Kjeld Duits (photographer)
Jul 9, 2012 (2023 days ago)

@ Kjeld

That’s right! Actually, it’s what I meant! It’s more like it became innate, although, it is actually acquired by culture. They see something they like, in a manga, or in a movie, something part of pop culture, which is heavily broadcasted, and then, they reproduce it (in my opinion, there is no original idea, we all take our inspiration from somewhere). But, where they take the inspiration is made by people with a little more of culture, some kind of leaders, and leaders are always a bit more literate that the followers. So, Senna may not be aware of where it comes from, nevertheless, it influenced her. And probably, it is because she’s Japanese that she wears the sash like that, and we, Europeans, would have never had the idea.

It’s like their cult for vintage. Although we also like vintage in Europe (I guess, probably especially in London), the way the Japanese see it, is a bit different, and that’s why their fashion, although arranged with vintage clothes from the Western world, looks so different. I like to read the background of everything, and when you understand it, the horizon becomes clearer. It’s like this fashion to wear a huge cross around the neck (shops like The Virgin Mary or Grimoire probably took a role in putting this accessory forward). Not a big cross which would be some type of jewel (like Madonna used to), but huge plastic or wooden ones. I think this is something really Japanese, although the symbol cannot be more European.

I liked the debate! We should have cup of tea sometime. ^^

Anyways, it’s nice to see your pictures; I can never really catch these people. And, I’m into my traditional phase right now. Plus, I like the people you snap; you have a good variety of them, and it’s never boredom.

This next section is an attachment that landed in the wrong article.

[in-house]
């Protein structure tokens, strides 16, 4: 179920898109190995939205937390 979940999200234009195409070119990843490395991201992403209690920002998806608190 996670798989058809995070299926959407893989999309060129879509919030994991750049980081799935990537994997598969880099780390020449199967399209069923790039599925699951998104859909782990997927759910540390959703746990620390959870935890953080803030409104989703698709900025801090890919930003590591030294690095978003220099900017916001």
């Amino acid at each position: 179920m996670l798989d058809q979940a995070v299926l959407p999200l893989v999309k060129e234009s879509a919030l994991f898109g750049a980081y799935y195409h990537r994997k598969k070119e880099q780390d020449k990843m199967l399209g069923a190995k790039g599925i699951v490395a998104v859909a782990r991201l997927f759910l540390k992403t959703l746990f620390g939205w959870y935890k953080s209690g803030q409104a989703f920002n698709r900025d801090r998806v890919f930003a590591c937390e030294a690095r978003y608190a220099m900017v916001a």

Oh, by the way, it would be nice to have information about accessories. Have you thought to write some article about it? I would love to have some insightful comments. These fashionistas must have lots of good advices to give.

Valerie Fujita
Jul 9, 2012 (2023 days ago)

@Valerie: Wow, long comment! LOL

Kjeld Duits (photographer)
Jul 9, 2012 (2023 days ago)

@Valerie: I will post three short ones, if you don’t mind; long comments break up the front pages… ^^

Kjeld Duits (photographer)
Jul 9, 2012 (2023 days ago)

@Valerie: Thank you for your nice words about my work, Valerie. Totally agree with the influence of Japanese culture—both traditional (kimono, yukata, shibori, ukiyoe, etc) and modern (manga, anime, music, etc)—on Japanese street fashion. Certainly, many people are barely aware of it themselves what they have been influenced by.

By the way, crosses and Christian symbols have been sold by Bunkaya Zakaten for at least two decades, long before the Virgin Mary or Grimoire existed. But shops like the Virgin Mary, Grimoire and Nadia have undoubtedly helped to increase their popularity. ^^

Kjeld Duits (photographer)
Jul 9, 2012 (2023 days ago)

@ Kjeld I would be happy to talk face to face about all of these influences. I wonder if Bunkaya Zakaten is not the shop you took me once to. It might be. I guess these crosses have been used for a while (through gothic culture for example in the 1990’s… I had a collection of photos showing old type of gothic lolitas with huge crosses). But, surely, their visible popularity amongst these young girls in dully or very light colors, dressed up in this mix of old and new, and vintage fashion has been help by the lovely ladies of The Virgin Mary and Grimoire.
Once again, thank you for your work!

Valerie Fujita
Jul 9, 2012 (2023 days ago)

@Valerie Fujita & Kjeld: Thank you very much for your conversatiuon. Although I didn’t participate in it (I haven’t had the time to write lately…) it was a lot of pleasure to read it!
And yes, your work really offers a lot of variaty, thank you for that Kjeld!

Jul 10, 2012 (2022 days ago)

@Valerie: Later this month I hope to be able to make some time. Let’s set it up then. ^^
@Nyurah: Glad you like it! We’ll have to do this more often. ^_-

Kjeld Duits (photographer)
Jul 10, 2012 (2022 days ago)